If I had a nickel for every time I heard someone say, “Why do I still keep watching Smash,” I’d be a rich lady. It’s the common consensus. Why is everyone still hooked when they know it’s so bad? My answer: plot. Oh, and the age–old “guilty pleasure.”
It was clear creator Theresa Rebeck’s influence in the show became less and less as the season moved along, till eventually, she announced stepping down completely. This made me nervous. The show was receiving an equal amount of backlash and praise when it received a Season 2 renewal.
At the same time the production reigns were passed to Gossip Girl’s Josh Safran. It will be interesting to see how the show fares in the hands of a CW veteran, but the choice isn’t surprising. Smash steered farther away from theatrical drama to daytime soap…looks like Broadway may meet the Upper East Side next season. Yikes.
And Rebeck’s leaving is still suspiciously vague. In an interview with Vulture, she spoke out, "Actually, I’m moving on, I have other things to do. I feel like it is what it is and I’m really proud of the work I did, and it was time to do some other stuff," which includes a play and a novel for Random House. But still, can Smash stand strong without her guidance?
The season finale was nothing jaw-dropping. Although, I must admit, I was eager to see who would win the role of Marilyn. After Derek (Jack Davenport) flips through a rack of Marilyn’s costumes, envisioning both Ivy (Megan Hilty) and Karen (Katharine McPhee) in each, he makes a choice. Karen wins his heart in the purple “Mr. and Mrs. Smith” simple frock. Oh, come on. We all knew it. Karen’s the protagonist of the story. What would’ve been more interesting is if both girls got a shot, each encompassing a different aspect of Marilyn’s character.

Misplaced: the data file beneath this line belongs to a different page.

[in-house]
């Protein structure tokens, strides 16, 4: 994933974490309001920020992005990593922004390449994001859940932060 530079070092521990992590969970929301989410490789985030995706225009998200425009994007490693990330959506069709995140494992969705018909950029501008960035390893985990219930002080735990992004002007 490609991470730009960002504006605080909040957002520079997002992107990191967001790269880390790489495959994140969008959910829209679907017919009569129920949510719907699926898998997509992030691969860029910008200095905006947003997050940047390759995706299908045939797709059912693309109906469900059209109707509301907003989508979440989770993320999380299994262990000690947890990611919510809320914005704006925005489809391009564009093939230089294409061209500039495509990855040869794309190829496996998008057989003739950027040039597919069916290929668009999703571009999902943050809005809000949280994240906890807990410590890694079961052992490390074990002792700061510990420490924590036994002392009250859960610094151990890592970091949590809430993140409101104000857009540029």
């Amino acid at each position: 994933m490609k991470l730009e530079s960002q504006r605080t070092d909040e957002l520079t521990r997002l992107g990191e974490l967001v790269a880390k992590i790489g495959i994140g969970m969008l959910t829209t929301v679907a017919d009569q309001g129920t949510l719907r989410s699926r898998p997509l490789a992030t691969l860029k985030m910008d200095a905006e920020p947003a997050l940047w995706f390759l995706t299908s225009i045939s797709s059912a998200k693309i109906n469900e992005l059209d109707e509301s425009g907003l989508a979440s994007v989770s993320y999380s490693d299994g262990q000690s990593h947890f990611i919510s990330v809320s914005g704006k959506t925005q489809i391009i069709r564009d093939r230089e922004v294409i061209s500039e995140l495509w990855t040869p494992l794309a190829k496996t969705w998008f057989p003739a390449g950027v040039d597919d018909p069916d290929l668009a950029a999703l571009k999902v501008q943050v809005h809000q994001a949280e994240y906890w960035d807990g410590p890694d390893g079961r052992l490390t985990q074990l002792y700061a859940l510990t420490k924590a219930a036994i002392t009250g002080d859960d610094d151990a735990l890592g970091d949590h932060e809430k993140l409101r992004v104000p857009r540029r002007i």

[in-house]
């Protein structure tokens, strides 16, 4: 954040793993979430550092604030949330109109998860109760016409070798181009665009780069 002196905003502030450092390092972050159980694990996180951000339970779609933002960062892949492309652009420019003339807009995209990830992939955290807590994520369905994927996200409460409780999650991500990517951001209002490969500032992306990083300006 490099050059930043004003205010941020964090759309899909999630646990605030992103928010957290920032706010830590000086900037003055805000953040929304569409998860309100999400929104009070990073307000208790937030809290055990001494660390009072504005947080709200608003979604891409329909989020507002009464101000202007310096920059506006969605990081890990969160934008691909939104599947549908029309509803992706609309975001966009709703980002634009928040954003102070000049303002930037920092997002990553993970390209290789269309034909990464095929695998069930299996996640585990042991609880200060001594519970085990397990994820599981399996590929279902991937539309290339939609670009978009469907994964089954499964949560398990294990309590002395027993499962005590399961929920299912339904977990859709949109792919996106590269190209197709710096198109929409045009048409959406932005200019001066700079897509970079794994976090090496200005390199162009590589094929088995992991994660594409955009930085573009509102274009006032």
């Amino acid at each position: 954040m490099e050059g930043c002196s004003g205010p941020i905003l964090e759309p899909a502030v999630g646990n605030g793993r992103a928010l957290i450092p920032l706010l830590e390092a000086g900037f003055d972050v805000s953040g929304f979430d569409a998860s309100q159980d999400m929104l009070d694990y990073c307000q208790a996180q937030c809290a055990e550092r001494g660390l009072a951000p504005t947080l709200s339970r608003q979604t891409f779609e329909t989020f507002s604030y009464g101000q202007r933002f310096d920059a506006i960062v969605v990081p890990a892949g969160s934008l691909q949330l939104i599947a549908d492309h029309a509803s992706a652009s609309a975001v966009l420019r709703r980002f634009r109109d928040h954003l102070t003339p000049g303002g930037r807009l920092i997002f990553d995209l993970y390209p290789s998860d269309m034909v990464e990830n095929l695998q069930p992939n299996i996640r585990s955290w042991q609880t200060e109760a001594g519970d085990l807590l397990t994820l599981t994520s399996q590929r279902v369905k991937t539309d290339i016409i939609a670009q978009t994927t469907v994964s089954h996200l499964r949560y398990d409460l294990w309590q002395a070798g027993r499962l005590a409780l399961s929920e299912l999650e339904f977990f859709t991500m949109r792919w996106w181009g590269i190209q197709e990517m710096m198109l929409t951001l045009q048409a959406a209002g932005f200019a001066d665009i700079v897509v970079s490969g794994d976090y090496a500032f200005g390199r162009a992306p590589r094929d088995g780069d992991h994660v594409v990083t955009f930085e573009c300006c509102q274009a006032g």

Cameos were profuse, with the return of Nick Jonas and Bernadette Peters, both pointless. Almost all plot lines were re-visited, some annoying and some necessary. Ellis (Jaime Cepero) admits to putting peanuts in the smoothie and is fired (finally), Michael (Will Chase) confronts Julia (Debra Messing) again about their affair (can this be over already?) and Eileen’s (Anjelica Houston) ex-hubby offers to back the musical at long last (oh, forgot about him). And, I’m sorry, but does anyone else completely doubt Ellis’ heterosexuality? If Ellis comes back, let’s re-cast….please.
But despite all these obvious loose-end-tie-ups, Dev (Raza Jaffrey) and Karen’s relationship was thrown an intriguing curveball, although, yes, still expected. Ivy, in her last attempt to defeat her foe, tells Karen about her affair with Dev. I was excited to see somewhat of a throw-down between Dev and Karen, some anger and vulnerability from both of them! Nothing. A few tears, but nothing ferocious or genuine. Can their relationship die already? I think everyone feels the same about most romances in the season. Michael and Julia (Debra Messing), Derek and Ivy, and don’t let it break your heart if Eileen and “the bartender” don’t make it…
All this indifference should serve as a sign of the unlikeablity of every single character in the show. You don’t really care about any of them. McPhee’s Karen has potential, but her limited acting abilities completely limit that character from flying. And Hilty, who we’re supposed to feel compassion for, becomes more and more a villain; less conniving and more pitiful.
And for Messing….her comedic genius is totally wasted. Why is she playing a tormented housewife? Hopefully next season Swift will be gone and we can see her crack a joke or two. Maybe once the show makes it to Broadway the characters will lighten up. Although, in the hands of a Gossip Girl producer, probably not.
For Smash to continue, there will have to be some serious adjustments in the character development. After all, what makes the theater so exhilarating is that its artists find joy in the hardships. Perhaps that’s what the last number was supposed to prove; unfortunately the number fell flat. McPhee was lovely, the lyrics were not; one last cliché—to go out with a bang.